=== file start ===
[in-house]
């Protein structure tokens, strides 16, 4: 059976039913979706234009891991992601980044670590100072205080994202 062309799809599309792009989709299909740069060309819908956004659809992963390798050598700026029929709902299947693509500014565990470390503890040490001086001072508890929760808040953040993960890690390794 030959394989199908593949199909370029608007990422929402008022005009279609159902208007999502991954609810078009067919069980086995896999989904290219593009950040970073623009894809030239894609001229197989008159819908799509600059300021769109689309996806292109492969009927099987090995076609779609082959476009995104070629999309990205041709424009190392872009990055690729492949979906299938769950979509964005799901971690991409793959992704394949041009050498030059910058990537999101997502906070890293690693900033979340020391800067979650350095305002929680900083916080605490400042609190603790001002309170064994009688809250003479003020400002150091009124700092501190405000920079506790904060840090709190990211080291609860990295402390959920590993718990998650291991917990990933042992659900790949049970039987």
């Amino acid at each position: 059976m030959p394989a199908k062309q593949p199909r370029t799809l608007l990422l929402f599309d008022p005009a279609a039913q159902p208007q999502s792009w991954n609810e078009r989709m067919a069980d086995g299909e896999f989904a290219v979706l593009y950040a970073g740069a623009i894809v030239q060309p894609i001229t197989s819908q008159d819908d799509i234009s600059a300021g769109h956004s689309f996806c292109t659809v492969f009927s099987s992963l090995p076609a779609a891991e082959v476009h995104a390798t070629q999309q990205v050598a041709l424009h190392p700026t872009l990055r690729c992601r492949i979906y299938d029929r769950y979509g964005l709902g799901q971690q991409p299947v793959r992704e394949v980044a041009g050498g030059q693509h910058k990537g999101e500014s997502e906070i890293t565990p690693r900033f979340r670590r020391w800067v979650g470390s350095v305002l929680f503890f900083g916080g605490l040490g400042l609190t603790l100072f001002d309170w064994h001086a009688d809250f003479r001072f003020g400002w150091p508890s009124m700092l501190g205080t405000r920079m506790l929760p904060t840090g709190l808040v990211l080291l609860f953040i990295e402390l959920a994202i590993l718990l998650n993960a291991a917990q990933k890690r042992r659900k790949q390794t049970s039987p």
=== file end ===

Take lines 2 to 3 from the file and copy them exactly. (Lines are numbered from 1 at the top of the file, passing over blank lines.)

């Protein structure tokens, strides 16, 4: 059976039913979706234009891991992601980044670590100072205080994202 062309799809599309792009989709299909740069060309819908956004659809992963390798050598700026029929709902299947693509500014565990470390503890040490001086001072508890929760808040953040993960890690390794 030959394989199908593949199909370029608007990422929402008022005009279609159902208007999502991954609810078009067919069980086995896999989904290219593009950040970073623009894809030239894609001229197989008159819908799509600059300021769109689309996806292109492969009927099987090995076609779609082959476009995104070629999309990205041709424009190392872009990055690729492949979906299938769950979509964005799901971690991409793959992704394949041009050498030059910058990537999101997502906070890293690693900033979340020391800067979650350095305002929680900083916080605490400042609190603790001002309170064994009688809250003479003020400002150091009124700092501190405000920079506790904060840090709190990211080291609860990295402390959920590993718990998650291991917990990933042992659900790949049970039987």
């Amino acid at each position: 059976m030959p394989a199908k062309q593949p199909r370029t799809l608007l990422l929402f599309d008022p005009a279609a039913q159902p208007q999502s792009w991954n609810e078009r989709m067919a069980d086995g299909e896999f989904a290219v979706l593009y950040a970073g740069a623009i894809v030239q060309p894609i001229t197989s819908q008159d819908d799509i234009s600059a300021g769109h956004s689309f996806c292109t659809v492969f009927s099987s992963l090995p076609a779609a891991e082959v476009h995104a390798t070629q999309q990205v050598a041709l424009h190392p700026t872009l990055r690729c992601r492949i979906y299938d029929r769950y979509g964005l709902g799901q971690q991409p299947v793959r992704e394949v980044a041009g050498g030059q693509h910058k990537g999101e500014s997502e906070i890293t565990p690693r900033f979340r670590r020391w800067v979650g470390s350095v305002l929680f503890f900083g916080g605490l040490g400042l609190t603790l100072f001002d309170w064994h001086a009688d809250f003479r001072f003020g400002w150091p508890s009124m700092l501190g205080t405000r920079m506790l929760p904060t840090g709190l808040v990211l080291l609860f953040i990295e402390l959920a994202i590993l718990l998650n993960a291991a917990q990933k890690r042992r659900k790949q390794t049970s039987p």